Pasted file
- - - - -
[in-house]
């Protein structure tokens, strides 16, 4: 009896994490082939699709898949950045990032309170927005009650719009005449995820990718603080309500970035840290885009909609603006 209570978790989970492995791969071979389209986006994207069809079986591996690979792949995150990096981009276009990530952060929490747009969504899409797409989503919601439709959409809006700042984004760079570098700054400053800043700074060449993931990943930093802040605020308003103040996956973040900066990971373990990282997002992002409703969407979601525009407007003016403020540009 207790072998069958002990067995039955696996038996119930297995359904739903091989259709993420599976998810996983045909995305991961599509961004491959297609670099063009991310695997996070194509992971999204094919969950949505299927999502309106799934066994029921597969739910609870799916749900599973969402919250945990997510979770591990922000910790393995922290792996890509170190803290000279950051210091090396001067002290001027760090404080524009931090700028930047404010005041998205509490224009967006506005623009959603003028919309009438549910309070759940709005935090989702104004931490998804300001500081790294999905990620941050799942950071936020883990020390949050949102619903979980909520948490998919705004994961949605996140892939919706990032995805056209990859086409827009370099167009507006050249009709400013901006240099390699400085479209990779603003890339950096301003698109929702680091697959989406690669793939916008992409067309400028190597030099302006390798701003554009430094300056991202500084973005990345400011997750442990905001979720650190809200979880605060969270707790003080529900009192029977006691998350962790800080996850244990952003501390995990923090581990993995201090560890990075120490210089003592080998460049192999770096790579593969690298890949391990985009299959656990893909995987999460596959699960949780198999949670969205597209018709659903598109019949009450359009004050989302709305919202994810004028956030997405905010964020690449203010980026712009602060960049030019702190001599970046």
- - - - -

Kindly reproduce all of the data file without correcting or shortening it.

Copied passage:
[in-house]
């Protein structure tokens, strides 16, 4: 009896994490082939699709898949950045990032309170927005009650719009005449995820990718603080309500970035840290885009909609603006 209570978790989970492995791969071979389209986006994207069809079986591996690979792949995150990096981009276009990530952060929490747009969504899409797409989503919601439709959409809006700042984004760079570098700054400053800043700074060449993931990943930093802040605020308003103040996956973040900066990971373990990282997002992002409703969407979601525009407007003016403020540009 207790072998069958002990067995039955696996038996119930297995359904739903091989259709993420599976998810996983045909995305991961599509961004491959297609670099063009991310695997996070194509992971999204094919969950949505299927999502309106799934066994029921597969739910609870799916749900599973969402919250945990997510979770591990922000910790393995922290792996890509170190803290000279950051210091090396001067002290001027760090404080524009931090700028930047404010005041998205509490224009967006506005623009959603003028919309009438549910309070759940709005935090989702104004931490998804300001500081790294999905990620941050799942950071936020883990020390949050949102619903979980909520948490998919705004994961949605996140892939919706990032995805056209990859086409827009370099167009507006050249009709400013901006240099390699400085479209990779603003890339950096301003698109929702680091697959989406690669793939916008992409067309400028190597030099302006390798701003554009430094300056991202500084973005990345400011997750442990905001979720650190809200979880605060969270707790003080529900009192029977006691998350962790800080996850244990952003501390995990923090581990993995201090560890990075120490210089003592080998460049192999770096790579593969690298890949391990985009299959656990893909995987999460596959699960949780198999949670969205597209018709659903598109019949009450359009004050989302709305919202994810004028956030997405905010964020690449203010980026712009602060960049030019702190001599970046």